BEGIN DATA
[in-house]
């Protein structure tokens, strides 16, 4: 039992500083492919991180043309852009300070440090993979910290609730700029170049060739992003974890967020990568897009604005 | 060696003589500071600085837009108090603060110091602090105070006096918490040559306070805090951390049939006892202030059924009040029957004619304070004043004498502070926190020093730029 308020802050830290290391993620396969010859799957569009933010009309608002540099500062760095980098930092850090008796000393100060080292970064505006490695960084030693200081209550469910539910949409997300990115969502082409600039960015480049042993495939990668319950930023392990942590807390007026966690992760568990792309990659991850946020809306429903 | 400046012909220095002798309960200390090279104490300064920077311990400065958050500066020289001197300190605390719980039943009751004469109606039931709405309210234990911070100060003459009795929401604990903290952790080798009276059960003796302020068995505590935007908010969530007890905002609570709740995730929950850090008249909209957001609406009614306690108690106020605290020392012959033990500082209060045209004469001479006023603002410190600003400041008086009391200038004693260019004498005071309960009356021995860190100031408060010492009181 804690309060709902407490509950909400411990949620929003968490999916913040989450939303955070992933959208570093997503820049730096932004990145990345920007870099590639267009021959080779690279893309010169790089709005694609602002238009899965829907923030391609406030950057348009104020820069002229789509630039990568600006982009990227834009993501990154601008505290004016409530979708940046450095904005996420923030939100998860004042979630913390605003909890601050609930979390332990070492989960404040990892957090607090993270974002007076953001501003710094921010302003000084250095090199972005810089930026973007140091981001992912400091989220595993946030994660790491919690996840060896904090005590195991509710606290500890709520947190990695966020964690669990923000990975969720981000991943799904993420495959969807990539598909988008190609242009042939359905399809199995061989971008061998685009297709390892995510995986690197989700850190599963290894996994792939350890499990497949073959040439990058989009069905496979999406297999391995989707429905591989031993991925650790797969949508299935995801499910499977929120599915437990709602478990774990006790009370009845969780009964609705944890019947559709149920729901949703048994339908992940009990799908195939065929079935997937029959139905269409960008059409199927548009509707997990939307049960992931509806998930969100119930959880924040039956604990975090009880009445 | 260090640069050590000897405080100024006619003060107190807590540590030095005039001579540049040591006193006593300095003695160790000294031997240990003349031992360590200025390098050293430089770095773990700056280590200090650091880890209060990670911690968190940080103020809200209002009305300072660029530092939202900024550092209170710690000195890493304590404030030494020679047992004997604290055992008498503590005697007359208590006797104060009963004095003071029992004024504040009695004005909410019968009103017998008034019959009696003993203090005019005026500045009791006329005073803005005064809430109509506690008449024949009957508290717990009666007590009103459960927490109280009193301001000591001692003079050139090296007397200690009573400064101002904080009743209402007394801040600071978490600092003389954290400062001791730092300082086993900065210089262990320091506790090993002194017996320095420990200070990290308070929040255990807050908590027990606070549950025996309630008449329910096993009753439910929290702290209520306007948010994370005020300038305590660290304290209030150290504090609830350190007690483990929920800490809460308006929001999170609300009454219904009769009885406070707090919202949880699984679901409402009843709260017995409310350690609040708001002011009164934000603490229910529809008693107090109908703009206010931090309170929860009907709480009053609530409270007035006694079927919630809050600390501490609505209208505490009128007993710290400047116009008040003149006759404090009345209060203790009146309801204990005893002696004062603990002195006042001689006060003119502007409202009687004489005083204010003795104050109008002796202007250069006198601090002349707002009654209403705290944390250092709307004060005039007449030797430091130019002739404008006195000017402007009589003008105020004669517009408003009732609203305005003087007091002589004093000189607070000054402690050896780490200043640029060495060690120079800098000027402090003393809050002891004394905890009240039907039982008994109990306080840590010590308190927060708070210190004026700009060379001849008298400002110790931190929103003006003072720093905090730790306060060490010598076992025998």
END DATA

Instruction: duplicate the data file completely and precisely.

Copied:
[in-house]
């Protein structure tokens, strides 16, 4: 039992500083492919991180043309852009300070440090993979910290609730700029170049060739992003974890967020990568897009604005 | 060696003589500071600085837009108090603060110091602090105070006096918490040559306070805090951390049939006892202030059924009040029957004619304070004043004498502070926190020093730029 308020802050830290290391993620396969010859799957569009933010009309608002540099500062760095980098930092850090008796000393100060080292970064505006490695960084030693200081209550469910539910949409997300990115969502082409600039960015480049042993495939990668319950930023392990942590807390007026966690992760568990792309990659991850946020809306429903 | 400046012909220095002798309960200390090279104490300064920077311990400065958050500066020289001197300190605390719980039943009751004469109606039931709405309210234990911070100060003459009795929401604990903290952790080798009276059960003796302020068995505590935007908010969530007890905002609570709740995730929950850090008249909209957001609406009614306690108690106020605290020392012959033990500082209060045209004469001479006023603002410190600003400041008086009391200038004693260019004498005071309960009356021995860190100031408060010492009181 804690309060709902407490509950909400411990949620929003968490999916913040989450939303955070992933959208570093997503820049730096932004990145990345920007870099590639267009021959080779690279893309010169790089709005694609602002238009899965829907923030391609406030950057348009104020820069002229789509630039990568600006982009990227834009993501990154601008505290004016409530979708940046450095904005996420923030939100998860004042979630913390605003909890601050609930979390332990070492989960404040990892957090607090993270974002007076953001501003710094921010302003000084250095090199972005810089930026973007140091981001992912400091989220595993946030994660790491919690996840060896904090005590195991509710606290500890709520947190990695966020964690669990923000990975969720981000991943799904993420495959969807990539598909988008190609242009042939359905399809199995061989971008061998685009297709390892995510995986690197989700850190599963290894996994792939350890499990497949073959040439990058989009069905496979999406297999391995989707429905591989031993991925650790797969949508299935995801499910499977929120599915437990709602478990774990006790009370009845969780009964609705944890019947559709149920729901949703048994339908992940009990799908195939065929079935997937029959139905269409960008059409199927548009509707997990939307049960992931509806998930969100119930959880924040039956604990975090009880009445 | 260090640069050590000897405080100024006619003060107190807590540590030095005039001579540049040591006193006593300095003695160790000294031997240990003349031992360590200025390098050293430089770095773990700056280590200090650091880890209060990670911690968190940080103020809200209002009305300072660029530092939202900024550092209170710690000195890493304590404030030494020679047992004997604290055992008498503590005697007359208590006797104060009963004095003071029992004024504040009695004005909410019968009103017998008034019959009696003993203090005019005026500045009791006329005073803005005064809430109509506690008449024949009957508290717990009666007590009103459960927490109280009193301001000591001692003079050139090296007397200690009573400064101002904080009743209402007394801040600071978490600092003389954290400062001791730092300082086993900065210089262990320091506790090993002194017996320095420990200070990290308070929040255990807050908590027990606070549950025996309630008449329910096993009753439910929290702290209520306007948010994370005020300038305590660290304290209030150290504090609830350190007690483990929920800490809460308006929001999170609300009454219904009769009885406070707090919202949880699984679901409402009843709260017995409310350690609040708001002011009164934000603490229910529809008693107090109908703009206010931090309170929860009907709480009053609530409270007035006694079927919630809050600390501490609505209208505490009128007993710290400047116009008040003149006759404090009345209060203790009146309801204990005893002696004062603990002195006042001689006060003119502007409202009687004489005083204010003795104050109008002796202007250069006198601090002349707002009654209403705290944390250092709307004060005039007449030797430091130019002739404008006195000017402007009589003008105020004669517009408003009732609203305005003087007091002589004093000189607070000054402690050896780490200043640029060495060690120079800098000027402090003393809050002891004394905890009240039907039982008994109990306080840590010590308190927060708070210190004026700009060379001849008298400002110790931190929103003006003072720093905090730790306060060490010598076992025998």